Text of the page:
These numbers surpassed our averages at Kynship, despite the fact that it’s a utility product, not a FOMO-inducing luxury good like a watch or makeup that influencers love to post about. These are cleaning supplies.

This response resulted from marketing a great product in a niche that was a perfect fit for it. The health and wellness niche influencers are proud to post about a natural cleaning product. They're proud to say to their audience, “Hey, I'm using this product at a premium price. It's worth it to take care of my household this way.” 

Check out our guide on 26 types of influencers that goes beyond the follower count to find the best type for your product.

Micro-influencers Are the Best Fit for Smaller Brands

Small brands have little chance to compete with bigger players in the industry on Facebook or TikTok with organic reach. The only way to compete is by the number of social assets generated.

“Volume of assets is one of the key areas of focus for any small business.” 

Working with micro-influencers generates many more assets with the same budget compared to the pay-per-post model. It gives you tons of social, UGC, ad, and site content. That content is going to impact your efforts across the board. 

Returning to the idea of saving margins, you're also getting much better value for money. Smaller influencers don't have agents, negotiating fees, or big offices, so you're not paying for that.

Even so, a concern often raised with micro-influencer marketing is its long-term impact. Jack established two long-term relationships with micro-influencers from their product seeding phase.

  1. Affiliates: Affiliate relationships with micro-influencers allow brands to launch follow-up seeding rounds with potentially full utilization. For example, Purdy & Figg have 350 affiliates in Shopify collabs, and 80% opted for the seeding round of their new product in January.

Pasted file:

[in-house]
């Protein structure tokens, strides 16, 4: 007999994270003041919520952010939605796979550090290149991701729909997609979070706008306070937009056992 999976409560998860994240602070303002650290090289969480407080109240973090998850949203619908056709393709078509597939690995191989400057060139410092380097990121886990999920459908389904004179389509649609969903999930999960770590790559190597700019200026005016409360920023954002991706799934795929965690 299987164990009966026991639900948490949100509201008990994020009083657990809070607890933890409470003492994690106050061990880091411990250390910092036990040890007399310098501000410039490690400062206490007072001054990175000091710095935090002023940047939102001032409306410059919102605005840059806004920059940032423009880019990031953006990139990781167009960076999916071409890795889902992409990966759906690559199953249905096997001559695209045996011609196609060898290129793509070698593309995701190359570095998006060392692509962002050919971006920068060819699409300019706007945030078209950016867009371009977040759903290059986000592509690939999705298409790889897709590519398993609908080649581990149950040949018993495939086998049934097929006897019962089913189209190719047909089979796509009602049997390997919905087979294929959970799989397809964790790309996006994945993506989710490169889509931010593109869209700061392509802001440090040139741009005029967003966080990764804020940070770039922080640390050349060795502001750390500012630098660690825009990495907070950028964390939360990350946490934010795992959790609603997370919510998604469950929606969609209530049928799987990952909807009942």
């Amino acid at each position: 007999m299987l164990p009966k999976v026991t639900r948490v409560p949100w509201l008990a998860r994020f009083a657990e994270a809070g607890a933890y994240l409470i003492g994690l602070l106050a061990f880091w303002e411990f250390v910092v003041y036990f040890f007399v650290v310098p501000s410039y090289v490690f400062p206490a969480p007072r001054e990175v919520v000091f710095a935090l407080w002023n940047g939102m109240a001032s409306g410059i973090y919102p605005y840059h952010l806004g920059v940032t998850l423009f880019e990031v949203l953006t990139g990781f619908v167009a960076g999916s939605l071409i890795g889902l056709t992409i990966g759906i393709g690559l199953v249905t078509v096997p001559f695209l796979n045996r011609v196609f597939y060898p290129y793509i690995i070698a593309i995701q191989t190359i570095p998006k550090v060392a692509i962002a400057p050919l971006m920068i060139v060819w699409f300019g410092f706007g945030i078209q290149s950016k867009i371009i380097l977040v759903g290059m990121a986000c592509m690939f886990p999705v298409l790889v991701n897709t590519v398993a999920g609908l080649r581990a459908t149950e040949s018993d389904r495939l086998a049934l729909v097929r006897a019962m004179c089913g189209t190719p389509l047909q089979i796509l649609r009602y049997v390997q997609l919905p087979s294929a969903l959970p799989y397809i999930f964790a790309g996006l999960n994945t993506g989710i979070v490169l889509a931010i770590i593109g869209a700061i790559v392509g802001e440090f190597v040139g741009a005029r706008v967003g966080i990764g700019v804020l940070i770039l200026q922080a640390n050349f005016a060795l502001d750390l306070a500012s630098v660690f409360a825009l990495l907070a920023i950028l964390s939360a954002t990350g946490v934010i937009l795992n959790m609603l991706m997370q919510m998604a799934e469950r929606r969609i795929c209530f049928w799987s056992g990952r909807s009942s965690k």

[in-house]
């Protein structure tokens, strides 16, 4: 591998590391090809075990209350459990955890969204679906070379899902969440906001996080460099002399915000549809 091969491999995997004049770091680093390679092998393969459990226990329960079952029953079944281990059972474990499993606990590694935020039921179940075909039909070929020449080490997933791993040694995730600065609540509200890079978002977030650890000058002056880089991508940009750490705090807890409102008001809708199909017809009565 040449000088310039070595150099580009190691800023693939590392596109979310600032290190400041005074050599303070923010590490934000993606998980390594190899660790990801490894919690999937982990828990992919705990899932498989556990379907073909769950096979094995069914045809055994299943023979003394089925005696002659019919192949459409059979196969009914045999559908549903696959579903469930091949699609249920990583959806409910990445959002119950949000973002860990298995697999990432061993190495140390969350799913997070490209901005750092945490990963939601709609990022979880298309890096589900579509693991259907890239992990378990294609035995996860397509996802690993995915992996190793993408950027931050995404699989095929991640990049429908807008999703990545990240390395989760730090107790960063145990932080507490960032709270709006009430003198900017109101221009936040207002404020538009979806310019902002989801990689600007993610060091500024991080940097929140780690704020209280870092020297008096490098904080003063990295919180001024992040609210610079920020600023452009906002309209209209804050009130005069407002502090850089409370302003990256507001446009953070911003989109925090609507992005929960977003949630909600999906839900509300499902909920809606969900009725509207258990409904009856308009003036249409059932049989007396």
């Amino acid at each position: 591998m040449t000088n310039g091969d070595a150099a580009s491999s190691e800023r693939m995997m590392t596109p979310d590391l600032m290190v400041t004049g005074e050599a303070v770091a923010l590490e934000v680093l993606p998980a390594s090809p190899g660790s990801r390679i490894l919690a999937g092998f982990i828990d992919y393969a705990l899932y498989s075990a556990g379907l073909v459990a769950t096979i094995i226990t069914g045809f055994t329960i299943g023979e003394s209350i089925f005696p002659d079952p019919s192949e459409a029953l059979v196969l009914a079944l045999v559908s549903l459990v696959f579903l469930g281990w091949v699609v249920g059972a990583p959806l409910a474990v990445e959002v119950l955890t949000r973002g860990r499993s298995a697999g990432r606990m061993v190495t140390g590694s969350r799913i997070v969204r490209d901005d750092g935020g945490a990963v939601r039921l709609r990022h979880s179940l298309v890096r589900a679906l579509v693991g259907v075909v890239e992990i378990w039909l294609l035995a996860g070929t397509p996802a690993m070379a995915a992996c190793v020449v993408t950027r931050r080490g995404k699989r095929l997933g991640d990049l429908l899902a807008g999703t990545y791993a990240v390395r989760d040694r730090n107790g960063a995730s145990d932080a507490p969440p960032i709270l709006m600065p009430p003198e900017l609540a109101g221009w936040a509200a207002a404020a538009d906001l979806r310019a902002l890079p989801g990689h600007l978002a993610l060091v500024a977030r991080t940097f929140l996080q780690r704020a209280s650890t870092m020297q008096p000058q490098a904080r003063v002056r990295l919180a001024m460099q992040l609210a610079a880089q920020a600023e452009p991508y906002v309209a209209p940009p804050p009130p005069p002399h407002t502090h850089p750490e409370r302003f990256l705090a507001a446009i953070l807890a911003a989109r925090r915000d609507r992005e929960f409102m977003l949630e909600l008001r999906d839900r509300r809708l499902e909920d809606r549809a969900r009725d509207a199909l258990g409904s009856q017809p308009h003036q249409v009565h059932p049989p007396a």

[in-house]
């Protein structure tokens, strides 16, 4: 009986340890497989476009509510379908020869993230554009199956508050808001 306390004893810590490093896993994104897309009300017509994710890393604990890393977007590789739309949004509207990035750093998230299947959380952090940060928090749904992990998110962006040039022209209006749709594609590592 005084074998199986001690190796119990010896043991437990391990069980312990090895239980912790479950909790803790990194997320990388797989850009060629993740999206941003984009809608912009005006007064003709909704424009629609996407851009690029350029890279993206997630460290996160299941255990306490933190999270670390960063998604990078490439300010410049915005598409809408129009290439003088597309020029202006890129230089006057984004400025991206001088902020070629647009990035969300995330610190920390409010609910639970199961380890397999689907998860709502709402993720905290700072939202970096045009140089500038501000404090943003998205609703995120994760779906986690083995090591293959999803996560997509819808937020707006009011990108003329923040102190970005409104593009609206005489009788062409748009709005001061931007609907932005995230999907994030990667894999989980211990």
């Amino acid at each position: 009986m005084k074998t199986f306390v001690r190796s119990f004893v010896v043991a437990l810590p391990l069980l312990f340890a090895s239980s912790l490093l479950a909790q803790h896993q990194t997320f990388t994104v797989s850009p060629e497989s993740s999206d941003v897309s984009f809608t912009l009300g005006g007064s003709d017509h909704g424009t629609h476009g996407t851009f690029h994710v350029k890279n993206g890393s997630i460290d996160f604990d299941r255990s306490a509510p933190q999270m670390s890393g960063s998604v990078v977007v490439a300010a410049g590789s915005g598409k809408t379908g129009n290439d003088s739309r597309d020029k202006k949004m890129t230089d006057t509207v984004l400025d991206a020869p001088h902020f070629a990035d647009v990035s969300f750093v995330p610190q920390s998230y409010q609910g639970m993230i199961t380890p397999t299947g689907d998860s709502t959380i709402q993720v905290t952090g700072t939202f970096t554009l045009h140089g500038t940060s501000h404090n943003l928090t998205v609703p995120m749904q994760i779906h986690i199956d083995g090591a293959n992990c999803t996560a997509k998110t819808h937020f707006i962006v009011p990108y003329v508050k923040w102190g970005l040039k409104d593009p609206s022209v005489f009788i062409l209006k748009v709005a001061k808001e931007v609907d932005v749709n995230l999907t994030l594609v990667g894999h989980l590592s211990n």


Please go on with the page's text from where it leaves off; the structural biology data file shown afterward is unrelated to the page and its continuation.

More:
1. Content Partners: Ongoing retainers with influencers whose content performed better can help you get ahead in creating social content. Jack’s grown their TikTok following to 220,000 in about six months working with these creators.

Micro-influencer marketing also lets you tap into a community of users with shared interests, which is often missing with macro-influencers. Check out our ultimate guide for micro-influencer marketing if you’re also considering going that way.

Looking Beyond Micro-influencers

After working with micro-influencers, Jack is now focusing on experimenting with macro-influencers. He believes that partnering with a macro-influencer in the same niche as the face of the campaign can give the efforts of micro-influencers a single direction.

Our advice for brands experimenting with macro-influencers is to pursue product seeding with them as well. Seeding and gauging their interest in the product a month earlier can slash their rates up to half of what their agents would quote on a cold call.

There’s no doubt that macro influencers work to a certain degree. Remember to complement your marketing strategy by adding macro-influencers. But don’t quit your efforts with micro-influencers.